Intelligencer is a blog featuring teaching and research essays as well as news about the organization and its members.
To submit member news or suggest a blog topic, contact Intelligencer editor Dane Claussen.
PDFs of the Intelligencer in its previous newsletter form can be found at the Intelligencer archive. Visit the News page for press releases on the organization's activities.
Editor's Note: Dr. Amber Roessner of the University of Tennessee at Knoxville received AJHA's annual teaching award at the AJHA convention in Little Rock in October 2017. Reprinted below are her remarks at the time:
I am truly honored to receive the American Journalism Historians Association’s National Award for Excellence in Teaching. To be mentioned in the same breath as past recipients, whom I hold in high esteem and count as my pedagogical mentors, is a mark of distinction that I will always treasure.
In many respects, I have developed my style of teaching based upon the models of the individuals, whom I encountered here at AJHA and as a student at the University of Georgia. They all share one thing in common—they all seek to passionately impart to every student that they encounter the influence of the histories of journalism, media, and mass communication on our ways of life by creating authentic communities of learning.
My mentors taught me to create authentic community by sharing their passions, and that’s one goal that I always have sought to emulate. Many of our students have missed the boat when it comes to developing a desire to be critical thinkers and lifelong learners. We must, of course, meet our students where they are, but we should greet them with enthusiasm. We all know that journalists and all mass communications professionals play instrumental roles in our culture—as watchdogs, as storytellers, as keepers of memory, as liaisons between various publics, and as media historians and educators, we perform a crucial role in sharing with our students how our pasts inform our present circumstances and our future prospects. As my mentor, Janice Hume, puts it in her undergraduate history of mass communications’ syllabus: “understanding [past] challenges will help us face our own.”
It seems that we are faced with a great many challenges in our world today, and it would be easy to ourselves become indifferent or apathetic. I urge you today to reject that impulse and to instead take advantage of the opportunities that have been afforded to you as educators, such as the one that was afford to me in 2012 when Ida B. Wells-Barnett’s great granddaughter reached out to the University of Tennessee for help in honoring the pioneer social justice crusader. That plea for help spurred myself and my students at the University of Tennessee to launch the Ida Initiative, an interdisciplinary project to foster research about the life, work, and legacy of Wells-Barnett and other like-minded social justice crusaders by scholars and students of communication and history, and served as the inspiration and foundation for a forthcoming edited volume from Lexington Books about Wells-Barnett.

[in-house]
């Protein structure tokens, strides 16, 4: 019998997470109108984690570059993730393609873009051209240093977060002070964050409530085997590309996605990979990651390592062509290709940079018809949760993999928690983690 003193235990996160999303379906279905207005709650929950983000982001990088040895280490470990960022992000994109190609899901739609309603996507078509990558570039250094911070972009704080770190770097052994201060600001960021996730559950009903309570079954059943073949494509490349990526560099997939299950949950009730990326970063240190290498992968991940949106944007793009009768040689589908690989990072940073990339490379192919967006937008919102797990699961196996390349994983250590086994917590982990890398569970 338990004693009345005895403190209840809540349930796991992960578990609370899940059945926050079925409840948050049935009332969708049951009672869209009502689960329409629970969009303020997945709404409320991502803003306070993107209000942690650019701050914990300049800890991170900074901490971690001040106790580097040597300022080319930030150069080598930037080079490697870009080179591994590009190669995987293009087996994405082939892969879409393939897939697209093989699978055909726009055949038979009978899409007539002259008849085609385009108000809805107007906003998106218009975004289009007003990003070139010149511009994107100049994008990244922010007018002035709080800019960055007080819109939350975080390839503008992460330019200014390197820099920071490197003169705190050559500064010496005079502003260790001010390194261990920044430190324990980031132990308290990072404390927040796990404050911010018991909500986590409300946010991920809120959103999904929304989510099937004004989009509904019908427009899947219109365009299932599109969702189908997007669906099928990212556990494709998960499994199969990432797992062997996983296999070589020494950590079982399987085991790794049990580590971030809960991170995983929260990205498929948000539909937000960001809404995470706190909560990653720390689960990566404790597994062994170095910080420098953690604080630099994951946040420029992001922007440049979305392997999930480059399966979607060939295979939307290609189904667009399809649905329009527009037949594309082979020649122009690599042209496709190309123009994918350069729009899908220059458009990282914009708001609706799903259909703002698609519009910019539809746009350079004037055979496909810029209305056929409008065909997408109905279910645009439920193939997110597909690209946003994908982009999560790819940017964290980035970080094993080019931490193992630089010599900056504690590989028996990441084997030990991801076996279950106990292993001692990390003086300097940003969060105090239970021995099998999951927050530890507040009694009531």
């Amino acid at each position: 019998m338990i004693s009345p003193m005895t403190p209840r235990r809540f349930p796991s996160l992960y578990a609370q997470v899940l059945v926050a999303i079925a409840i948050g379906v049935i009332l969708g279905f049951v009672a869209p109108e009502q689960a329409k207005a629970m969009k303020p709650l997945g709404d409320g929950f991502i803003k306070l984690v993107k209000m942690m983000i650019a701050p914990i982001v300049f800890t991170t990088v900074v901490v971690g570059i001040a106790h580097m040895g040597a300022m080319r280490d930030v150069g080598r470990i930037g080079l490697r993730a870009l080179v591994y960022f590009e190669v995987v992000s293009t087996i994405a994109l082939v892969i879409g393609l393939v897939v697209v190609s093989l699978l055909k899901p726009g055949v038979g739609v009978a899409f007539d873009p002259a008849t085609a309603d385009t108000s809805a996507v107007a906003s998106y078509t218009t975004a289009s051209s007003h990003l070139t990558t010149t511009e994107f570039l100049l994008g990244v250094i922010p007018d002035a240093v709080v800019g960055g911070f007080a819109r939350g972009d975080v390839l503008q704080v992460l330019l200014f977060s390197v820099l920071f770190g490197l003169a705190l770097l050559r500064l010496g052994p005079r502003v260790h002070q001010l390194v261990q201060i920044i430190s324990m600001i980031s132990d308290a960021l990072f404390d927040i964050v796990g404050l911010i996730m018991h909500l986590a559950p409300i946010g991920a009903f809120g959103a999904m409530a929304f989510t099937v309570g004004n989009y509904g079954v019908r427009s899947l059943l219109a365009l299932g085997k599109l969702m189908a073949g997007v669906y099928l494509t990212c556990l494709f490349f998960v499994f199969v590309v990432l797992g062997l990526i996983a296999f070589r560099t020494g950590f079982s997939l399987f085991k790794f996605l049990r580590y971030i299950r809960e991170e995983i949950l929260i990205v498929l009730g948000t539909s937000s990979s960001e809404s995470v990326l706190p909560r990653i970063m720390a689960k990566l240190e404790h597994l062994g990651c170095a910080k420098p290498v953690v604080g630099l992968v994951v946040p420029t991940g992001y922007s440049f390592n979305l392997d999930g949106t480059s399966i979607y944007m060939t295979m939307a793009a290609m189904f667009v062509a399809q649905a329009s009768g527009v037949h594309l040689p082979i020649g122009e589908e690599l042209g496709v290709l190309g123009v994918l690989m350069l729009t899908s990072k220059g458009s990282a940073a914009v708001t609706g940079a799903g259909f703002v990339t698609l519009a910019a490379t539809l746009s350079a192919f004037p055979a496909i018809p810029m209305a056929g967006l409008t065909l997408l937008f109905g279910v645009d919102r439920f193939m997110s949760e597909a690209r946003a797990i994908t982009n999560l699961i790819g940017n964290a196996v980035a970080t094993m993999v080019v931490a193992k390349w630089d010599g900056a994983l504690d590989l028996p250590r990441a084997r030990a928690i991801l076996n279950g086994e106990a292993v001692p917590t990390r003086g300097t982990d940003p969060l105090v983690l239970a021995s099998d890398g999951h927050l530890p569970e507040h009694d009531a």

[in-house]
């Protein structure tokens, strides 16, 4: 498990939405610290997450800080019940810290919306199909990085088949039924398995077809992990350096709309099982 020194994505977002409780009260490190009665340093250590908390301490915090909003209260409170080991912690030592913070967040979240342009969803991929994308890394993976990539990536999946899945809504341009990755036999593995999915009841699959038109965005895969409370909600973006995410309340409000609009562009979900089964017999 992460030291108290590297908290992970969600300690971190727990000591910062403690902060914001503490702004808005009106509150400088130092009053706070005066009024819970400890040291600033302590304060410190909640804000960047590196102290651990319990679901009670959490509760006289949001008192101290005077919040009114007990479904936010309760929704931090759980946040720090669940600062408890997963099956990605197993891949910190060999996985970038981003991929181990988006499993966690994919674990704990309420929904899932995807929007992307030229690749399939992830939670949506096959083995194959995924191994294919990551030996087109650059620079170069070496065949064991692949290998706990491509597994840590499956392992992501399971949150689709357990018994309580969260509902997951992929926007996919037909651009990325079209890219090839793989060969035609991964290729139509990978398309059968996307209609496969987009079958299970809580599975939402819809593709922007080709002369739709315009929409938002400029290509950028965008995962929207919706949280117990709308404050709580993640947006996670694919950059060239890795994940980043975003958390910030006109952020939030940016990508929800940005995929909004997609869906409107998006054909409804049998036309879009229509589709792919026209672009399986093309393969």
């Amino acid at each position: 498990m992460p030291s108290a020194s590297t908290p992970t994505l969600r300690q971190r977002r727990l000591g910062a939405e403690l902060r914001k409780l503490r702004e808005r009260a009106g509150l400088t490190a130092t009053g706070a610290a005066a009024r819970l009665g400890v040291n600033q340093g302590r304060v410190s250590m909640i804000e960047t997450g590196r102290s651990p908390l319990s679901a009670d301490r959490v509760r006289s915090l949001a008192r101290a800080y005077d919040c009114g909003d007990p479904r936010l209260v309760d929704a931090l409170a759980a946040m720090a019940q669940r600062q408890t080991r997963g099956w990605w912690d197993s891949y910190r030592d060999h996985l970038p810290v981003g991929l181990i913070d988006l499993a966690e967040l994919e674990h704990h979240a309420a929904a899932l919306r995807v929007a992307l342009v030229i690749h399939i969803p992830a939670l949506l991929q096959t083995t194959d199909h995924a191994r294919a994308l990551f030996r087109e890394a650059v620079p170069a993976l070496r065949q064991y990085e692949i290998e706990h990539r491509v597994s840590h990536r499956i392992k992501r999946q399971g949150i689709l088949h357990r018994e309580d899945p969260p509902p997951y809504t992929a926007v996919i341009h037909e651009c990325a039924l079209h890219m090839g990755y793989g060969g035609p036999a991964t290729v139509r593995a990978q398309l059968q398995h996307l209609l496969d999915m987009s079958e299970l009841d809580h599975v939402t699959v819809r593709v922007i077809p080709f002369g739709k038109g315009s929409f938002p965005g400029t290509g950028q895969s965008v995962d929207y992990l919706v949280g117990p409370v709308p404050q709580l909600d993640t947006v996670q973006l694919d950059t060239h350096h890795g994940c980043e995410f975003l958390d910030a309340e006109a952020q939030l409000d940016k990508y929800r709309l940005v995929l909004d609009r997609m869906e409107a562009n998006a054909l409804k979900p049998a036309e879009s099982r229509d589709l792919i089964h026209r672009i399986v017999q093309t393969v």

I also would encourage you to achieve excellence in teaching by heeding some basic advice: Never stop learning, even from your students. This lesson became manifest to me just this summer when I learned that one of my former graduate students, who has a little girl about the age of my son Joseph, was diagnosed with stage-four brain cancer. Over the last few months, I have watched with what can only be described as a profound sense of agony and admiration as Josh has battled his illness. Agony for the pain that he and his family have continued to endure and admiration for his determination to finish his research at the University of Tennessee—to share the histories that have moved him with a new generation. So today, I leave you with perhaps the most important lesson that I’ve learned as a professor—strike that—as a human: may we all be a bit more like Josh, may we, in the words of Gandhi: “Live as if [we] were to die tomorrow. Learn [and, in turn teach] as if [we] were to live forever.” Thank you, Josh, for teaching me this lesson, and thank you, AJHA, for this award that I will always hold near and dear to my heart.
Final Note: If you would like to contribute funds toward this graduate student’s medical expenses as he battles brain cancer, consider donating through https://www.youcaring.com/joshhodge-882854
History in the Making
By Dianne Bragg
Like most of you, which is why we are members of AJHA, my mind often turns to the historical importance that might be attached to current events. By nature, historians notice places and dates and ponder their historical significance. It is virtually impossible for us not to consider the past when we are perusing the present. We are not alone, though, in our predilection for doing so. It even happens in popular culture.